All that said, part of me would really like to be standing in Ottawa with Canada's truckers and their Freedom Convoy.
It started in British Columbia, sparked by Canada's new rule that any truckers crossing the border from the United States must show proof of COVID-19 vaccination.
You really shouldn't mess with the people who transport food and other essential goods, especially when your country is already having supply chain issues.
The fed-up truckers started a convoy from British Columbia, across most of Canada to the capital city of Ottawa. Along the way the convoy grew, as more and more truckers, and other supporters, joined. It turns out that truckers aren't the only ones who are "mad as hell and not gonna take this anymore" (3.5 minutes, language warning).
Despite that appropriate clip (from a movie I know nothing about), these "mad as hell" protesters are incredibly friendly and peaceful. I don't know what you may have heard about the Freedom Convoy, but the reaction of the media has been ... interesting. First they ignored the protest, and when it finally got so large they couldn't ignore it, they tried to demonize it, calling the participants "racist, misogynist, white-supremacist, insignificant radical fringe elements," and accusing them of all sorts of objectionable behaviors.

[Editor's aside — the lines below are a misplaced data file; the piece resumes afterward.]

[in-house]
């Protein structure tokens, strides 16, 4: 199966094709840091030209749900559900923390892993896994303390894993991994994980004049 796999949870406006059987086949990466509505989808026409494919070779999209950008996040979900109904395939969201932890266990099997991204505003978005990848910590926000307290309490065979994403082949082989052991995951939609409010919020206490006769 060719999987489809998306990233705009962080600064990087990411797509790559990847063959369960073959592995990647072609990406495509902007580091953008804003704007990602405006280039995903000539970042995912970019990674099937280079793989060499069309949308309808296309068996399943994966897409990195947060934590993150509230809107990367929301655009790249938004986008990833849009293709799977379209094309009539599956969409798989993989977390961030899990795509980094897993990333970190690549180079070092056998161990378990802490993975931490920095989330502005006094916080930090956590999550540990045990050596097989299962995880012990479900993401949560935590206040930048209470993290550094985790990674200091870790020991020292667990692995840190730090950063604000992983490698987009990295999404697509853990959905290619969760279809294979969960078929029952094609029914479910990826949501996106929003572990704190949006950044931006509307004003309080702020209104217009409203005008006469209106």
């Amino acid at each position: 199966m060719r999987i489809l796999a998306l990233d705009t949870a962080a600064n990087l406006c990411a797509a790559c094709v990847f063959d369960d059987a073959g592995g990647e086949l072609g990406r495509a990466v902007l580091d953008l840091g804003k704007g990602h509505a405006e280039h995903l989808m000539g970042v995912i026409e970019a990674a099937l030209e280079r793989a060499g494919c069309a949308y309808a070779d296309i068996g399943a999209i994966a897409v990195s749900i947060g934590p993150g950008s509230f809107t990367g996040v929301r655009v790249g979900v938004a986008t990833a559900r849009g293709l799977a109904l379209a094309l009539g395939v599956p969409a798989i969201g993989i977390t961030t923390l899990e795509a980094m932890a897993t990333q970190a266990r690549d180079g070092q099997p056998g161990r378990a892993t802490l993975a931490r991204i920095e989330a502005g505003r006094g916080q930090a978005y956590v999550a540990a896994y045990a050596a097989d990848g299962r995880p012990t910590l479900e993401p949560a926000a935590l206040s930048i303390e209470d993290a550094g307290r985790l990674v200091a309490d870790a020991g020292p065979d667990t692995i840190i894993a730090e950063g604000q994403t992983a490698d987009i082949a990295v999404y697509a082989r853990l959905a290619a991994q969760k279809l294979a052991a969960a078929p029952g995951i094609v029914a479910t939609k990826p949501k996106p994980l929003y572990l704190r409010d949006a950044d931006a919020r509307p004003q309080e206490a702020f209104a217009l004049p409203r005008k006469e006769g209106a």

So on Monday, David Freiheit (Viva Frei) drove from Montreal to Ottawa to see for himself, and document his experience in a livestream. Yesterday, I made it through 2.5 hours of video, to the point where his camera gave out. Then I went to bed, figuring to write this post in the morning.